In 2007, the FDA came under criticism for failing to inform the public about studies it had had for two years which indicated that users of the diabetes drug Avandia faced up to a 42% greater chance of suffering a heart attack. More recently, it was revealed that Bush-era political appointees at the agency surreptitiously worked with chemical industry representatives to downplay evidence of the adverse health effects caused by bisphenol A (BPA), a chemical frequently used in making plastic toys and baby bottles. Thanks to scandals like these, the FDA has long been dogged by criticisms for the lack of transparency with which it conducts regulation.
The Obama Administration says it will be taking on the issue. The FDA announced Tuesday that it would be beginning a process to enhance “the transparency of the agency’s operations and decision-making process.”
To carry out this new initiative, the FDA has formed a “Transparency Task Force” to be chaired by Principal Deputy FDA Commissioner Joshua Sharfstein (the former Baltimore City Health Commissioner and a long-time advocate for clean science in medical policy). The Transparency Task Force has been charged with preparing a report for the FDA Commissioner Margaret A. Hamburg with findings and recommendations on the following questions:
Needless to say, the move by FDA toward greater transparency is long overdue. One transparency problem at FDA is the way in which the agency deals with confidential business information. The Federal Drug and Cosmetic Act (FDCA) authorizes the FDA to take certain limited steps to protect the trade secrets of companies that manufacture pharmaceuticals and medical devices in the course of regulating these industries. Over time, this narrow, discretionary exemption has expanded greatly, and as a result the protection of public health has had to take a backseat to the overbroad confidential business information claims by regulated industry. The abuse of this exemption severely undermines the statutory goal of the FDCA to improve regulation of pharmaceuticals and medical devices through information disclosure.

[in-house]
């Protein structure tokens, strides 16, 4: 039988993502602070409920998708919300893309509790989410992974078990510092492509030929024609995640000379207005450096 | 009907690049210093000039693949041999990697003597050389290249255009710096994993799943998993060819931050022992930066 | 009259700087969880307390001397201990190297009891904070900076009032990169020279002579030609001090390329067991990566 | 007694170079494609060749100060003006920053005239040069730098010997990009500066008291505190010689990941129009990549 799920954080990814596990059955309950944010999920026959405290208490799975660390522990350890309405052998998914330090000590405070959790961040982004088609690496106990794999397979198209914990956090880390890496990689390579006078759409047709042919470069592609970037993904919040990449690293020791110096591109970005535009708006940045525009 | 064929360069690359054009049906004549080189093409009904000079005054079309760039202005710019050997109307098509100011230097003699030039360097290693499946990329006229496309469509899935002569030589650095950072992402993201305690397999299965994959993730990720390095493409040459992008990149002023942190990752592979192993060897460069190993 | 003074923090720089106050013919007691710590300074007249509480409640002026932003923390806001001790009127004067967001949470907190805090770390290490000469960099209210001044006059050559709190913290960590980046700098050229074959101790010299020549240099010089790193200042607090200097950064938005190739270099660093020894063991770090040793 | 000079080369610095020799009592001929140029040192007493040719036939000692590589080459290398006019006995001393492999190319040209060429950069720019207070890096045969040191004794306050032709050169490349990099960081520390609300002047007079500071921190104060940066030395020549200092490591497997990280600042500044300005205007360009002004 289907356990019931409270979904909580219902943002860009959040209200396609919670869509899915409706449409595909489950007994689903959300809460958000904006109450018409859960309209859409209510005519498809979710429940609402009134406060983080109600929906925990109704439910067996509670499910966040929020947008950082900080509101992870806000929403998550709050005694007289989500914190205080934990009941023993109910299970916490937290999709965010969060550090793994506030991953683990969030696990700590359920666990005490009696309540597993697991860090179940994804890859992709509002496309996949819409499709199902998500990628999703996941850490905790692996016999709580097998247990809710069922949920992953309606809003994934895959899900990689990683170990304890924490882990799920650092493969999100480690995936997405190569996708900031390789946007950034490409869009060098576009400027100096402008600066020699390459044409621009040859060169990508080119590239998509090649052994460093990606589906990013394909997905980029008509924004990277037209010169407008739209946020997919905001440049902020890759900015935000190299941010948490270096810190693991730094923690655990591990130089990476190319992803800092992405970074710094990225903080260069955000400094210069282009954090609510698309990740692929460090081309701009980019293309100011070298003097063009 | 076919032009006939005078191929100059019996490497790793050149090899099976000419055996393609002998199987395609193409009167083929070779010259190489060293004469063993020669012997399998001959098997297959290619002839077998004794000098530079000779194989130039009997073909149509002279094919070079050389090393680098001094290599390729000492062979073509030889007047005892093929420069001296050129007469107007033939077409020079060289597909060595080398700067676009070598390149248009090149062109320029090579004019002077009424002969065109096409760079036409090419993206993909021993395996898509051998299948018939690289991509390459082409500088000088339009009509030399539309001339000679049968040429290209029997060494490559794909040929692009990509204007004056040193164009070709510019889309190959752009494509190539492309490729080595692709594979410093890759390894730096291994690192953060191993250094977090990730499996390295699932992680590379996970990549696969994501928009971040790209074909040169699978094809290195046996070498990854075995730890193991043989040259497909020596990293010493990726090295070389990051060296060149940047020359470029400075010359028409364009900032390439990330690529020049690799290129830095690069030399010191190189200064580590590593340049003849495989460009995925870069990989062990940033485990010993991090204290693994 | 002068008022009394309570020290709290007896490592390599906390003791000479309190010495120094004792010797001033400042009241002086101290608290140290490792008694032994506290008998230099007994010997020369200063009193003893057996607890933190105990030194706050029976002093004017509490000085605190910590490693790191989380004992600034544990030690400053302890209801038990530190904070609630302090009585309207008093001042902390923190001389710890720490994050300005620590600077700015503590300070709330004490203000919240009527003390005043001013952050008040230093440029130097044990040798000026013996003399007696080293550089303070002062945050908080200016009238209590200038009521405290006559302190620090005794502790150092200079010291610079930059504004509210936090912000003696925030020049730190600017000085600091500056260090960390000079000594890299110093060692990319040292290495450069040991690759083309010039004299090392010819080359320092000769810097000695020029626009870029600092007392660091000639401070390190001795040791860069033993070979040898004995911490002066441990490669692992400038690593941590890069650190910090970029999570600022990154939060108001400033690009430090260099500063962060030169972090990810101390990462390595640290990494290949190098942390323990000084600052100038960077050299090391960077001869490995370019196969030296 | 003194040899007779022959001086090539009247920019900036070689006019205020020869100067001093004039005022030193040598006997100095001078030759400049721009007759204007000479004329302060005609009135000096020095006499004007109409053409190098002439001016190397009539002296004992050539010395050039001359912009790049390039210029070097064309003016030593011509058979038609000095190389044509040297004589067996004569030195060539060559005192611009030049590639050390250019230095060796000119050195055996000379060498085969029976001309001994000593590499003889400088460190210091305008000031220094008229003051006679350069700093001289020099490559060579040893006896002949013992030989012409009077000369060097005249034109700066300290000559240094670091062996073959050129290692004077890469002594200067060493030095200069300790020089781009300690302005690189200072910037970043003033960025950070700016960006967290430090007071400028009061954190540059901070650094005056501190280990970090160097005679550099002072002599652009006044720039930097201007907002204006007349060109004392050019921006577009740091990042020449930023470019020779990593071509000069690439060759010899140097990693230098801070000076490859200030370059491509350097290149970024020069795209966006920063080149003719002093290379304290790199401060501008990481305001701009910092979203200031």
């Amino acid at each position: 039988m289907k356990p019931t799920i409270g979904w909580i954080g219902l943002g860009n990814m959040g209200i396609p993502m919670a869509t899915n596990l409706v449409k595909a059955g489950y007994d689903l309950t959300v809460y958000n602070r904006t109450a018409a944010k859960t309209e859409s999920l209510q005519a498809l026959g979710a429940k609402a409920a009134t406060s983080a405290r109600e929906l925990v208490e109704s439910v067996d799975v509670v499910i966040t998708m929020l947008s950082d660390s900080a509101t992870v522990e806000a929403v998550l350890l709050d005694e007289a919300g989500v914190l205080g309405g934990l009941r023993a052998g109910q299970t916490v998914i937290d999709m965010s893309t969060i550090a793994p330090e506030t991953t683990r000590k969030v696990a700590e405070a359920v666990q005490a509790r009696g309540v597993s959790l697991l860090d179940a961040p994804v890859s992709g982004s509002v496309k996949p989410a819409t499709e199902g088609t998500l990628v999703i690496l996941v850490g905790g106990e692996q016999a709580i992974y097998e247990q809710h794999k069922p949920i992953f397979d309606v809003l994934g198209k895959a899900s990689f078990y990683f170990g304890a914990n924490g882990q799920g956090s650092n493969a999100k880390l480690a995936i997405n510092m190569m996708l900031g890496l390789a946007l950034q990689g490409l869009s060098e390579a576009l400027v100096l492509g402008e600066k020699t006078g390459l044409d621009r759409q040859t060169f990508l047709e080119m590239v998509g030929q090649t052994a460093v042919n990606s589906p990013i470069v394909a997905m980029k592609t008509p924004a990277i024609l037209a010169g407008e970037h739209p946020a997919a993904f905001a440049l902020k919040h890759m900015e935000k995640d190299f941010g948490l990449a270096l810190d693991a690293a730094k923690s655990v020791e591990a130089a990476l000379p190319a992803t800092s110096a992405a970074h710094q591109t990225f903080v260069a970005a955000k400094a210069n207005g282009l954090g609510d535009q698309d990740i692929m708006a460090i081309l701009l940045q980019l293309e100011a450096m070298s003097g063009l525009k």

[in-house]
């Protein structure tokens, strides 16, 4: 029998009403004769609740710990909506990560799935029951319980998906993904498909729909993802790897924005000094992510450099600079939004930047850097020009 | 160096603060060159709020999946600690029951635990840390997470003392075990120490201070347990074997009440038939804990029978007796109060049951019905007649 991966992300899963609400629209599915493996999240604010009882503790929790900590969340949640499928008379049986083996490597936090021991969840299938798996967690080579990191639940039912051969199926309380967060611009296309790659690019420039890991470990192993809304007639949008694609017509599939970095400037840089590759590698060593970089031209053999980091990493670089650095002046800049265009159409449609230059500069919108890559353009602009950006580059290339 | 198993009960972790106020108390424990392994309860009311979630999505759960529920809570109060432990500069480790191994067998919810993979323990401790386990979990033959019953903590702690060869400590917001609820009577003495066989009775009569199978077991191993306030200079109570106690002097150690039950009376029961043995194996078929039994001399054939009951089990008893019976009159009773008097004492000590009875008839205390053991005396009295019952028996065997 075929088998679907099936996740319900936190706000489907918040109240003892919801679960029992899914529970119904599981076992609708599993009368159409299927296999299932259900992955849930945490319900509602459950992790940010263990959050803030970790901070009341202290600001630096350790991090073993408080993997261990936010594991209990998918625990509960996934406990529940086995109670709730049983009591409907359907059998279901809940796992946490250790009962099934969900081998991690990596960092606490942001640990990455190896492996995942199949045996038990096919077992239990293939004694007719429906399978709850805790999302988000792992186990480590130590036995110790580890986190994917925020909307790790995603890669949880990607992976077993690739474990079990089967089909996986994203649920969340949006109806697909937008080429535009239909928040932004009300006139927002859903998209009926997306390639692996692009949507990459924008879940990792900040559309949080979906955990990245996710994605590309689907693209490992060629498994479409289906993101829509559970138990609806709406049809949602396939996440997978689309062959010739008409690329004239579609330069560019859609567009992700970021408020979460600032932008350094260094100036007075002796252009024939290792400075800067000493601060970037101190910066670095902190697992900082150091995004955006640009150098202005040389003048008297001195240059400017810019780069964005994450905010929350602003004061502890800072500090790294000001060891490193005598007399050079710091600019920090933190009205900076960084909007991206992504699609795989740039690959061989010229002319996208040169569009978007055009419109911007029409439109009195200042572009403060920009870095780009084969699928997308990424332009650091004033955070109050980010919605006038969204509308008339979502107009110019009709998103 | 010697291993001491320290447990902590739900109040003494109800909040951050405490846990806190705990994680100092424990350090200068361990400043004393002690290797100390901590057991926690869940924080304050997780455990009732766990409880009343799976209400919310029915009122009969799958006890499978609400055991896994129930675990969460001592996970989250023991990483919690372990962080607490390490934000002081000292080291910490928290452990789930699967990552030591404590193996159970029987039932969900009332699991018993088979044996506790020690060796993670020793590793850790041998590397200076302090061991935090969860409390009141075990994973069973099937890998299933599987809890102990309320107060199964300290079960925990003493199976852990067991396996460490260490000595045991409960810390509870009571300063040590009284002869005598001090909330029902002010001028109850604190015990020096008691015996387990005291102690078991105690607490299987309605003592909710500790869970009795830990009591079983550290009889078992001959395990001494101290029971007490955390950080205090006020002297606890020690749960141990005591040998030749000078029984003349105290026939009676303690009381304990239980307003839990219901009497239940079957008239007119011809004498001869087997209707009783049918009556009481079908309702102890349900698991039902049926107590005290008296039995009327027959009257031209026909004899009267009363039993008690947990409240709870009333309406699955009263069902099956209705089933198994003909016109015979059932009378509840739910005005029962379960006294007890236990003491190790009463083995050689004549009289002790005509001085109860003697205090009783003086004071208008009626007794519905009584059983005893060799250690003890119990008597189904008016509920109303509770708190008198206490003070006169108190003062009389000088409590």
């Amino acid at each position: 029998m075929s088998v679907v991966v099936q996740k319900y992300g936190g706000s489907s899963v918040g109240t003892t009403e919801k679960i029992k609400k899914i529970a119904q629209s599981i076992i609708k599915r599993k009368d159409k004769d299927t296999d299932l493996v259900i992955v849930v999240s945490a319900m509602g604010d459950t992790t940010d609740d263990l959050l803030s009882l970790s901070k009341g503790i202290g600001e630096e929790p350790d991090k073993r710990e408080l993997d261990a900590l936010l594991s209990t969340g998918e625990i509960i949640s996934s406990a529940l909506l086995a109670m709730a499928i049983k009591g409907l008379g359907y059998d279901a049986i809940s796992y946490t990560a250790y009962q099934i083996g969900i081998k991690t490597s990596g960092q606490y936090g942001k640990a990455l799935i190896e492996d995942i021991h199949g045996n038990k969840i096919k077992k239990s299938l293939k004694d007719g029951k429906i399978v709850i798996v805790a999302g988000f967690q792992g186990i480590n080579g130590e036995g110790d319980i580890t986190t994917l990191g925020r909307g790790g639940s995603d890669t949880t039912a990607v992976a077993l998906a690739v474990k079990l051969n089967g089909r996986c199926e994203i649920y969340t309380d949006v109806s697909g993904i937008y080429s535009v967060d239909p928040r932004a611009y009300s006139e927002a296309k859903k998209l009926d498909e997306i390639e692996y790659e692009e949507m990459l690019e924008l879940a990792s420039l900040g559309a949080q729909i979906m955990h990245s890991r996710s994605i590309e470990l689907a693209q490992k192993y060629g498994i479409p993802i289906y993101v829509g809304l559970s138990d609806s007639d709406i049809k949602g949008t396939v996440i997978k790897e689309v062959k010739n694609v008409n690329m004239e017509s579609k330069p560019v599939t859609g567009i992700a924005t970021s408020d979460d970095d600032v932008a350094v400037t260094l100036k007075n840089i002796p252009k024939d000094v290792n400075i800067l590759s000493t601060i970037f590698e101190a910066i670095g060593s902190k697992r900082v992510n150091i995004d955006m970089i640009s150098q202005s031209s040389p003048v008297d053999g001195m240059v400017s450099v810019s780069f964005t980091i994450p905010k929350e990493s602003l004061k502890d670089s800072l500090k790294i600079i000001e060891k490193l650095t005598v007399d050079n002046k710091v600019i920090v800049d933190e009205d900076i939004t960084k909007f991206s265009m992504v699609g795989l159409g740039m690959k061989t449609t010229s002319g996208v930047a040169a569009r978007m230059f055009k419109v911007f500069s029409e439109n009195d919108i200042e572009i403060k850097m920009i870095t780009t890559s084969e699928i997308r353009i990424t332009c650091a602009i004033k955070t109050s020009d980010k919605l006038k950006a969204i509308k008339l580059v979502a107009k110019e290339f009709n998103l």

In Saving Science from Politics: Nine Essential Reforms of the Legal System, CPR Member Scholars recommend a number of different ways in which such unwarranted confidential business information claims can be prevented. In particular, they recommend that the scope of information that may be properly characterized as confidential information be delimited with much greater specificity; that companies making a confidential business information claim assume the responsibility of providing a thorough explanation of why the claim is justified; that justifiable confidential business information claims automatically expire after a reasonable time unless the business making the claim can provide a thorough justification for why the claim should be extended; and that the president reestablish the presumption of disclosure under FOIA. So far, it is encouraging that one of the first acts of the new Obama Administration was to reestablish this presumption of disclosure. It's even more encouraging that the Obama Administration also appears to recognize the more specific transparency problem at FDA caused by the abuse of confidential business claims.
As it assembles its report for the FDA Commissioner, the Transparency Task Force will seek the input of FDA employees, regulated industry, and the general public; FDA will host the first of two public meetings on June 24, 2009, with the second to follow sometime in the fall of 2009. (Alternatively, interested individuals can submit comments in writing through August 7, 2009.)
Member Scholars of CPR have long been fierce critics of the lack of transparency at the FDA; not only does the lack of transparency fly in the face of democratic principles, it also greatly inhibits the ability of the FDA to protect the health and safety of all Americans. I hope this week's announcement is the start of a process that goes a long way to change that.